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Now We Watch For The Players

Give up on the Sox if you want, but don’t give up on Rafael Devers

MLB: Boston Red Sox at Minnesota Twins Bruce Kluckhohn-USA TODAY Sports

So, 0-24. . . that’s pretty bad, huh? It is. But frankly, focusing on Rafael Devers’ recent O-fer actually masks just how bad Devers has been lately. An O-fer will always get the headlines, but 24 at-bats is just a handful of games, and any unusual results that arise out of that small of a sample size can be chalked up to random variance as much as anything else.

But Devers’ struggles haven’t been over just a handful of games. This past August was the single worst calendar month of Raffy’s career, as he slashed .164/.226/.289 with 22 strikeouts over 26 games. For the entire second half, he’s been the fifth worst hitter in baseball as measured by wRC+. It’s been ugly watching Rafael Devers, is what I’m saying.

And yet, as I sat down to watch last night’s game against the Rangers, Devers was, by far, the player I most wanted to watch.

The season is over - some would say mercifully so, in light of how frustrating the past five months have been. No one will blame you if you stop flipping to NESN every night at 7:10 from here on out, if you start your mornings by catching up on the latest news about the Pats instead of the Sox, if you completely check out until the first shots of Jason Varitek wearing a windbreaker next to a Fort Myers batting cage crawl across your Twitter feed. That’s what most New Englanders will likely be doing.

But something happens to the way you watch a baseball game when the outcome of the game itself no longer matters in the wider competitive landscape. The game assumes a different rhythm. You find yourself noticing and watching for different things.

You want to see Reese McGuire get another hit not because it will help the Sox in the standings, but because you want to see just how hot a career 82 OPS+ backup catcher can get. You want to see Rich Hill strikeout 10 Tampa Bay Rays not because the Sox are chasing them in the Wild Card, but because it’s fun as hell watching someone who looks like a First Republic account executive pitch what will likely be the last truly great game of his life. And you really, really, want to see this:

Raffy Devers has been this bad before. There was a 31-day stretch in 2018 in which he hit .155/.219/.278 with 30 strikeouts, and another in 2020 in which he hit .222/.276/.398. But he wasn’t just a different player back then, he was a different person. He was a kid in 2018, just getting his first taste of big league baseball on one of the greatest teams of all-time. He was still a kid two years later, struggling with the loss of a manager who’d been mentoring him toward stardom. And he’s still a kid now, albeit one who’s in the midst of turning into the thing he’s always dreamed about: one of the best hitters in the world.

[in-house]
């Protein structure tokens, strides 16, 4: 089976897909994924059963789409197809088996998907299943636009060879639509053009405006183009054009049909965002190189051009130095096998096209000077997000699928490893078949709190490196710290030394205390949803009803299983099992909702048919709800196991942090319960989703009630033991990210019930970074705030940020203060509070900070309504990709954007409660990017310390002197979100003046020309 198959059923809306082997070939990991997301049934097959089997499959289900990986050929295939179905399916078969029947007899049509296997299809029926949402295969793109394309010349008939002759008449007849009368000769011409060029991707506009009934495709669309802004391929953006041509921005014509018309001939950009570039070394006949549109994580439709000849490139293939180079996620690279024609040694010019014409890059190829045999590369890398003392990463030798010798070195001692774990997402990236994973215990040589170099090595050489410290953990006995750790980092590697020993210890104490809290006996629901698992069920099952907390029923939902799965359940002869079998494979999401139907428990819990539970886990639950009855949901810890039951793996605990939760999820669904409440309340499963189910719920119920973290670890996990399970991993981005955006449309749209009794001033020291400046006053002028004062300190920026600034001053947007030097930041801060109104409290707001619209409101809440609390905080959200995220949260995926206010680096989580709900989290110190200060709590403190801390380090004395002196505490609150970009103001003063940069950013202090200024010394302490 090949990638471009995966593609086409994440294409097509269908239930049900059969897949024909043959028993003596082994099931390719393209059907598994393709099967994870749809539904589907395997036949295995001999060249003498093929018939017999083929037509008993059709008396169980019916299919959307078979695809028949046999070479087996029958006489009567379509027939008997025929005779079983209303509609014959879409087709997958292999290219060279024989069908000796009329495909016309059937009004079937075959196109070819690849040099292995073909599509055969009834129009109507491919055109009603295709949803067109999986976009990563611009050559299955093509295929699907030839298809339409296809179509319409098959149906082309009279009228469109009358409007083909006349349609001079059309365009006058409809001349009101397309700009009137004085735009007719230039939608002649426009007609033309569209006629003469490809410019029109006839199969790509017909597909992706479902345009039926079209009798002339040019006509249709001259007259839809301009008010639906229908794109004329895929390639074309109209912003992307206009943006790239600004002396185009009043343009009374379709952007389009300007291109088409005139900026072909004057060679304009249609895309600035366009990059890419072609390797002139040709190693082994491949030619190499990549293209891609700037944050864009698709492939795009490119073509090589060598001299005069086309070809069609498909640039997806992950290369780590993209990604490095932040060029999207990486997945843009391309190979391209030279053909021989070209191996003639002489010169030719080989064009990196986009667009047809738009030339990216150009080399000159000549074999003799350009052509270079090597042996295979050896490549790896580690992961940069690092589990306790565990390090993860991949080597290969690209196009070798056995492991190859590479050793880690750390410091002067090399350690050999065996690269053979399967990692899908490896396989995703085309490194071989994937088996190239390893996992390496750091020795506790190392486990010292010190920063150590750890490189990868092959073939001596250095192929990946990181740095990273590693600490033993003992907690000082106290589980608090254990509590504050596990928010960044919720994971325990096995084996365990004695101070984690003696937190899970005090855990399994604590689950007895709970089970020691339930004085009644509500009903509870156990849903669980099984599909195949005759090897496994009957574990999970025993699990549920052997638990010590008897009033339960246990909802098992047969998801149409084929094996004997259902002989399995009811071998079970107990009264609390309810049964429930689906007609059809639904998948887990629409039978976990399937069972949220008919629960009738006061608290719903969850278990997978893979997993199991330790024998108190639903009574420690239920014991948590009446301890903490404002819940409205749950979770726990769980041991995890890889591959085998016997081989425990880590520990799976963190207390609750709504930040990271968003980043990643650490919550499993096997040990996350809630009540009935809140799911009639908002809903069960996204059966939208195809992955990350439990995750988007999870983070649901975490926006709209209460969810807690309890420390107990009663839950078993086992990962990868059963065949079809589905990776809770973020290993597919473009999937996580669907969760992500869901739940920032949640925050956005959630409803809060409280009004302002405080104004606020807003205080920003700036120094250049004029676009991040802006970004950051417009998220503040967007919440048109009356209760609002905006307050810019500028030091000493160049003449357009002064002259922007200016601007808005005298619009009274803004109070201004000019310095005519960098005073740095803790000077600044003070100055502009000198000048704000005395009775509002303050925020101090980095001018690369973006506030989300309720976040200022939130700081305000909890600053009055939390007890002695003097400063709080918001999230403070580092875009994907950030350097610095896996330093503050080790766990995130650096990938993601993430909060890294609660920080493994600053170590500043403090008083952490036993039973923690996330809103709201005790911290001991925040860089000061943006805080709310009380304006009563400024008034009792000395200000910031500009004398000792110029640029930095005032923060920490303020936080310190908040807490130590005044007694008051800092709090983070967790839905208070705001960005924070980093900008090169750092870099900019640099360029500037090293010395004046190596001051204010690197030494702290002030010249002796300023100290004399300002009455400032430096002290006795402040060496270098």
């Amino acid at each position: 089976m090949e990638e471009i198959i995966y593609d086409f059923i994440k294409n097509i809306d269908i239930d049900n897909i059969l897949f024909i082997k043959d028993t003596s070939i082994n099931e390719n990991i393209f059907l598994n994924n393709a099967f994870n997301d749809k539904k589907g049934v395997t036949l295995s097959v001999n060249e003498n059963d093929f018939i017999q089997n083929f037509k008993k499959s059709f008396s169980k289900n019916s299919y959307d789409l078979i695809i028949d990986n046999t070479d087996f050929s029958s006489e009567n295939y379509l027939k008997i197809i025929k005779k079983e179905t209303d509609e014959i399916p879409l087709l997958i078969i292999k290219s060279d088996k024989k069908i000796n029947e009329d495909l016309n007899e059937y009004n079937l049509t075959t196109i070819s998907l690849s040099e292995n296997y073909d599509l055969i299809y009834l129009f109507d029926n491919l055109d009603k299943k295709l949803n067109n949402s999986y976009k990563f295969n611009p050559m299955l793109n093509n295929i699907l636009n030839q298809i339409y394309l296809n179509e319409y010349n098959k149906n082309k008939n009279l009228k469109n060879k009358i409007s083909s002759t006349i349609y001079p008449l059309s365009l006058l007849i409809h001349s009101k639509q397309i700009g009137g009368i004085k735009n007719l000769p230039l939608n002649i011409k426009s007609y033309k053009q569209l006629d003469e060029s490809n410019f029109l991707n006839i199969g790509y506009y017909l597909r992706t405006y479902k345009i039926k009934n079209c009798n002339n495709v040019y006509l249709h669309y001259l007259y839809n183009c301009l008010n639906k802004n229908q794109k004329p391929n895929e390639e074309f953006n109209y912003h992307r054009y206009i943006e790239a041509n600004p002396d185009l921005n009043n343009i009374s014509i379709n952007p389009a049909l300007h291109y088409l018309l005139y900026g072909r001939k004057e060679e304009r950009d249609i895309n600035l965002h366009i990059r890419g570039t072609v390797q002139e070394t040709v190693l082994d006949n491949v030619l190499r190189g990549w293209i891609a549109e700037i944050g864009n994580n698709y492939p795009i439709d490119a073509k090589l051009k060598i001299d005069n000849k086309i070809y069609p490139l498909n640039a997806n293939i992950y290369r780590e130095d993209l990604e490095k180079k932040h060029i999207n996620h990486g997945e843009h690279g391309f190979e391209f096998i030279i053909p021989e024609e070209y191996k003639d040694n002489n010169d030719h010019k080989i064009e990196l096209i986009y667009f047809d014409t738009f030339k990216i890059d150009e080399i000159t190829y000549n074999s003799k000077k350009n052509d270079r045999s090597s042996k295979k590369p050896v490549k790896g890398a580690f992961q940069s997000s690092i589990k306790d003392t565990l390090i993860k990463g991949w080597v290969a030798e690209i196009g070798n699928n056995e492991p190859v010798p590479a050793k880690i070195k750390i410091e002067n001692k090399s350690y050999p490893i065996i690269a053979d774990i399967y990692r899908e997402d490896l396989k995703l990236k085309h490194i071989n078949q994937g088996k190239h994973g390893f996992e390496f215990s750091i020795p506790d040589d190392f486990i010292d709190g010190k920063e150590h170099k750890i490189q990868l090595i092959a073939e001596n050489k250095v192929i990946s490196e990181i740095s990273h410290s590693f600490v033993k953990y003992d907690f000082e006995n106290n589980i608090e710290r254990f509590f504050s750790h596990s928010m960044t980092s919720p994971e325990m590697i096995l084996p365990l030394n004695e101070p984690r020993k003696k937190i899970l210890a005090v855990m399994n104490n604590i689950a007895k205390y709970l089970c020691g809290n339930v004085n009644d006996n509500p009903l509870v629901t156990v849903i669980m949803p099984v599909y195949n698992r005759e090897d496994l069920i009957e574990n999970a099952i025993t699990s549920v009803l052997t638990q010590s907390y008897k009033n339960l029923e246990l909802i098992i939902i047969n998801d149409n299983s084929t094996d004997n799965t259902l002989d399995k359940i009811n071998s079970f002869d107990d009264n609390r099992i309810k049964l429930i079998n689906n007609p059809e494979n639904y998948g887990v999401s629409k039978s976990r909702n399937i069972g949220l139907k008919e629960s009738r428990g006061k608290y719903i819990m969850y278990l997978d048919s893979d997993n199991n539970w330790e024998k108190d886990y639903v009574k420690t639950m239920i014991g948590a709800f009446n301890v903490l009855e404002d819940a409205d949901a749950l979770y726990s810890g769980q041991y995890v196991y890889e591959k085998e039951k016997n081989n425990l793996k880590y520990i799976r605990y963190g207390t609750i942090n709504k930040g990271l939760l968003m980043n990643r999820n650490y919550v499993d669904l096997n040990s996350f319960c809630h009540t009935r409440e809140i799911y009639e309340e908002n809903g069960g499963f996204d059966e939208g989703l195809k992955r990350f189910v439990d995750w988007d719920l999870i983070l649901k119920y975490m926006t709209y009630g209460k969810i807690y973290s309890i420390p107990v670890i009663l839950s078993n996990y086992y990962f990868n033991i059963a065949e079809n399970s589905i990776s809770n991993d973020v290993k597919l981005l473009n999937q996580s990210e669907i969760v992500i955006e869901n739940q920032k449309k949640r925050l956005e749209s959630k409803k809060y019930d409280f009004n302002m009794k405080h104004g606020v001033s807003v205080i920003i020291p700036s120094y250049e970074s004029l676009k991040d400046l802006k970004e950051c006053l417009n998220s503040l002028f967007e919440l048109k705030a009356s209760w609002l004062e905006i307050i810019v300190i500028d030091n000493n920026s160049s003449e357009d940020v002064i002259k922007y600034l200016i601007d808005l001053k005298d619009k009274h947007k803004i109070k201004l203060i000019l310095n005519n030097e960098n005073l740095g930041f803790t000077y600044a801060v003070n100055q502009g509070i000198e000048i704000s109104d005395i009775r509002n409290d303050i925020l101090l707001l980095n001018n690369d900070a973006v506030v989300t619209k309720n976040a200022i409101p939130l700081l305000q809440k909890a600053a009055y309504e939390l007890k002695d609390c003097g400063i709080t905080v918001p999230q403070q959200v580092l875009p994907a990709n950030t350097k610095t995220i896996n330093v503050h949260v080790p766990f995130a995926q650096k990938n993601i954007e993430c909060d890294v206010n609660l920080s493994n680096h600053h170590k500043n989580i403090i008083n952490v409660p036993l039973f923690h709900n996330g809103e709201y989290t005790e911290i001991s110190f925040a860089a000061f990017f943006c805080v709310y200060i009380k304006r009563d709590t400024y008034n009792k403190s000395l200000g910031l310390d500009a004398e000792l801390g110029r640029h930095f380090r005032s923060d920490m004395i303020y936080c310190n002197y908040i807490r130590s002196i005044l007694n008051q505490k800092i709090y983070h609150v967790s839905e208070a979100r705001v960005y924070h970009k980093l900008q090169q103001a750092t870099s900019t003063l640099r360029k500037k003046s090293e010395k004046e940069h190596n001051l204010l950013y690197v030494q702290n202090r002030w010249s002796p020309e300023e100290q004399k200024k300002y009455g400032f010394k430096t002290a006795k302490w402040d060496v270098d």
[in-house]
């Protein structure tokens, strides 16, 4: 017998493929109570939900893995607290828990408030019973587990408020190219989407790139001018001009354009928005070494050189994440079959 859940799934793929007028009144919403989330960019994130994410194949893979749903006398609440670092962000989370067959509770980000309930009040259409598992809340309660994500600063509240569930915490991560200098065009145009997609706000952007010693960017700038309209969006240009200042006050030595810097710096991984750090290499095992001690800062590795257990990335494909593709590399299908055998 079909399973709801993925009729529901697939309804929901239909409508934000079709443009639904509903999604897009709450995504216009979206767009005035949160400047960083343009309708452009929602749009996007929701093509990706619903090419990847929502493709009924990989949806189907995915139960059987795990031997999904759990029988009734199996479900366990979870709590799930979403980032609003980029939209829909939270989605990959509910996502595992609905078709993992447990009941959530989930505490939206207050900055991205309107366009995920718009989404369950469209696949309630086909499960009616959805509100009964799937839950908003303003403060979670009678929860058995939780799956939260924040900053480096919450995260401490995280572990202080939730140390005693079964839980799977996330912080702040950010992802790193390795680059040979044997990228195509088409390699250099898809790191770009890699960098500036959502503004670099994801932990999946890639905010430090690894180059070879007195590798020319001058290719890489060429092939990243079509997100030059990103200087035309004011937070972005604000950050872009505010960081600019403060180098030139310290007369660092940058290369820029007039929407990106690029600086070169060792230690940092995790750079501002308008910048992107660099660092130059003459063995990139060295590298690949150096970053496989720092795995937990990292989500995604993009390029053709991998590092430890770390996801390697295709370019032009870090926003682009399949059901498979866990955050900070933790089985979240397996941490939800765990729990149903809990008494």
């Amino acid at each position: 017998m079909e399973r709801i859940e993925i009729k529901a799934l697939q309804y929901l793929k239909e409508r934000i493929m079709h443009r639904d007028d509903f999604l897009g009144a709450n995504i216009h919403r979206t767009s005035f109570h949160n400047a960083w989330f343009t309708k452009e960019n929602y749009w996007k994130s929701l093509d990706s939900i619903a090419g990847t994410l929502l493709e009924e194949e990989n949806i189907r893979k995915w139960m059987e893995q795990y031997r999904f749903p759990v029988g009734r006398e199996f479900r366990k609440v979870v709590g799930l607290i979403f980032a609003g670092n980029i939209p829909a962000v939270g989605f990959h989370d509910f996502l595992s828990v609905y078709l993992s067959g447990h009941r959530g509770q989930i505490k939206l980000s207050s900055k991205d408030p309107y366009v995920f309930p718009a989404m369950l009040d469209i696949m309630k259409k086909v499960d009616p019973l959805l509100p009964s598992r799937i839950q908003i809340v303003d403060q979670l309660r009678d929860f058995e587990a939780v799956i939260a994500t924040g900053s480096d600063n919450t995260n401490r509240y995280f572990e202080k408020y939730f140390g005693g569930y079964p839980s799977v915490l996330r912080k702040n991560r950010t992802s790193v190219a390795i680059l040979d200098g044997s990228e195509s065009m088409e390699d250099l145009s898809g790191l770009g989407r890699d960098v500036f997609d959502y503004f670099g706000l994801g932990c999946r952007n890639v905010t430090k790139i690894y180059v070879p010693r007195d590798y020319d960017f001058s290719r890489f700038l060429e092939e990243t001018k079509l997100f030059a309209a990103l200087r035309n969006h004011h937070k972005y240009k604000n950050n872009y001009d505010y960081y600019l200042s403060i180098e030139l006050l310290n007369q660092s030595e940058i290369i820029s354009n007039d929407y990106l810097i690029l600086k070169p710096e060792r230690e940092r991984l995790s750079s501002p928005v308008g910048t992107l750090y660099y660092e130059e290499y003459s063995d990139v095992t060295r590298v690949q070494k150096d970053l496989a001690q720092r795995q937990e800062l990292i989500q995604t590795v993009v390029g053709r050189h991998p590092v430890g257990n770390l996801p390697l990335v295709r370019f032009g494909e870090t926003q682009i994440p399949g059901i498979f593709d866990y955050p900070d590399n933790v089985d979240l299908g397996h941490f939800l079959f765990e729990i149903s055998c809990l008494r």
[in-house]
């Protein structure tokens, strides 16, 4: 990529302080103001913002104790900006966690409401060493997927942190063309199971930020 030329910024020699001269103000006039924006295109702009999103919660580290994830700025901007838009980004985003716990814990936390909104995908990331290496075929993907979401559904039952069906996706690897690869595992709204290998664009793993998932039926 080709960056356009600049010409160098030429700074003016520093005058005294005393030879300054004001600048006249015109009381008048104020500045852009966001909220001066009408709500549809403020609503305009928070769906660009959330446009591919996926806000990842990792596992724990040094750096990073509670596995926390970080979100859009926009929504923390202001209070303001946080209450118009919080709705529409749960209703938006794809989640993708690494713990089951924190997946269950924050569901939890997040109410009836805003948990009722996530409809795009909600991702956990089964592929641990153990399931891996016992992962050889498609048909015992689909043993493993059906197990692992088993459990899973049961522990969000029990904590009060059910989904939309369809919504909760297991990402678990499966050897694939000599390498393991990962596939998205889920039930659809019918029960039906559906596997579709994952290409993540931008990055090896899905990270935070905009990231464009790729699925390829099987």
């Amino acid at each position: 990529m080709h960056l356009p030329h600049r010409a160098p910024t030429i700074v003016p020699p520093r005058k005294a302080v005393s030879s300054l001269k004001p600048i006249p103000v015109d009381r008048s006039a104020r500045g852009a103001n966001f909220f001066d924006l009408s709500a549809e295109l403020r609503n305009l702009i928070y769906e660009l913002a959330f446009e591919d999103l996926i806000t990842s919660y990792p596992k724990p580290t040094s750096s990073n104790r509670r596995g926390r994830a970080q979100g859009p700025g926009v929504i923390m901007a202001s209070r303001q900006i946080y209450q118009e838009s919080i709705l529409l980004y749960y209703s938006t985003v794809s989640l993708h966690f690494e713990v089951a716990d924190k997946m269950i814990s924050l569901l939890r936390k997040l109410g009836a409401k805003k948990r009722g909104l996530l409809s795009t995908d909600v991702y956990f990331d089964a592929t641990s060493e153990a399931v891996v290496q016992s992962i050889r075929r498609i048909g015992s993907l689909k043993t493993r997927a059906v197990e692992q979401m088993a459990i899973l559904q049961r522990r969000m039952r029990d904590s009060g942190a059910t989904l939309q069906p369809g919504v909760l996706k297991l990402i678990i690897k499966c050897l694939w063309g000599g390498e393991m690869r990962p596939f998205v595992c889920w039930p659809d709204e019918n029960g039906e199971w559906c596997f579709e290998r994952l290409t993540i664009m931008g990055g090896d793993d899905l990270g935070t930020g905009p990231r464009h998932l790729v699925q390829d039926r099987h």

Rafael Devers is an emotional player. We see this in, not only every at-bat, but in every single pitch. So it’s impossible not to try to imagine the emotions that have been swirling inside him for the past 31 days. What must it feel like to think you’ve finally climbed the mountain of professional baseball, to be sure that you finally belong - not just in the game, but in its highest echelons - and then to see it all unravel over the course of just 31 days? To go from the fourth best hitter in baseball, sandwiched in between Aaron Judge and Mike Trout, to the fifth worst, amongst the likes of Victor Robles and Myles Straw?

I sat down last night to watch the Red Sox, not because I wanted to watch them win their 64th ballgame of the year, but because I wanted to watch a man try to fight his way out of the lowest point in his baseball life. He did just that, so I’ll watch again tonight. That’s all we have left at this point, but it hopefully it’s enough.